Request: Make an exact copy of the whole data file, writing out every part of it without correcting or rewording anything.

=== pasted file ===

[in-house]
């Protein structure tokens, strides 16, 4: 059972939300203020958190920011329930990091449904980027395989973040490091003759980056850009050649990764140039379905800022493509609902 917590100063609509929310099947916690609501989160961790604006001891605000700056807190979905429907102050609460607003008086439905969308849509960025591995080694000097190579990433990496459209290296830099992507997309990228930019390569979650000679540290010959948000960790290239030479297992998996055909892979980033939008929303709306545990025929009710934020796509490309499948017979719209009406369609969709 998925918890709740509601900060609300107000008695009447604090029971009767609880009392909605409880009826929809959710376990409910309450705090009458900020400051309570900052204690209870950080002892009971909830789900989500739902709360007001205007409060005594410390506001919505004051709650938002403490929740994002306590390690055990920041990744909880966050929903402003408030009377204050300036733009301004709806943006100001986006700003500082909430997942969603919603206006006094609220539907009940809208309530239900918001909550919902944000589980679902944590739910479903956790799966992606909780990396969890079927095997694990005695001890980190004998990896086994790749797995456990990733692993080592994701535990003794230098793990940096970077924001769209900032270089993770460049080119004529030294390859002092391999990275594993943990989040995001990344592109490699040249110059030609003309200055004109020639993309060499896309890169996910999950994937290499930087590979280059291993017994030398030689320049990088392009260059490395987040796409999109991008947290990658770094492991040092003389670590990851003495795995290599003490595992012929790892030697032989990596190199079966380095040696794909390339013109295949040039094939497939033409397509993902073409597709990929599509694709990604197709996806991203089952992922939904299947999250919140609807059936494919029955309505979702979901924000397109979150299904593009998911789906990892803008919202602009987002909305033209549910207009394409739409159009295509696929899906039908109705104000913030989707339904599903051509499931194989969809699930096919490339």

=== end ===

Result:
[in-house]
């Protein structure tokens, strides 16, 4: 059972939300203020958190920011329930990091449904980027395989973040490091003759980056850009050649990764140039379905800022493509609902 917590100063609509929310099947916690609501989160961790604006001891605000700056807190979905429907102050609460607003008086439905969308849509960025591995080694000097190579990433990496459209290296830099992507997309990228930019390569979650000679540290010959948000960790290239030479297992998996055909892979980033939008929303709306545990025929009710934020796509490309499948017979719209009406369609969709 998925918890709740509601900060609300107000008695009447604090029971009767609880009392909605409880009826929809959710376990409910309450705090009458900020400051309570900052204690209870950080002892009971909830789900989500739902709360007001205007409060005594410390506001919505004051709650938002403490929740994002306590390690055990920041990744909880966050929903402003408030009377204050300036733009301004709806943006100001986006700003500082909430997942969603919603206006006094609220539907009940809208309530239900918001909550919902944000589980679902944590739910479903956790799966992606909780990396969890079927095997694990005695001890980190004998990896086994790749797995456990990733692993080592994701535990003794230098793990940096970077924001769209900032270089993770460049080119004529030294390859002092391999990275594993943990989040995001990344592109490699040249110059030609003309200055004109020639993309060499896309890169996910999950994937290499930087590979280059291993017994030398030689320049990088392009260059490395987040796409999109991008947290990658770094492991040092003389670590990851003495795995290599003490595992012929790892030697032989990596190199079966380095040696794909390339013109295949040039094939497939033409397509993902073409597709990929599509694709990604197709996806991203089952992922939904299947999250919140609807059936494919029955309505979702979901924000397109979150299904593009998911789906990892803008919202602009987002909305033209549910207009394409739409159009295509696929899906039908109705104000913030989707339904599903051509499931194989969809699930096919490339």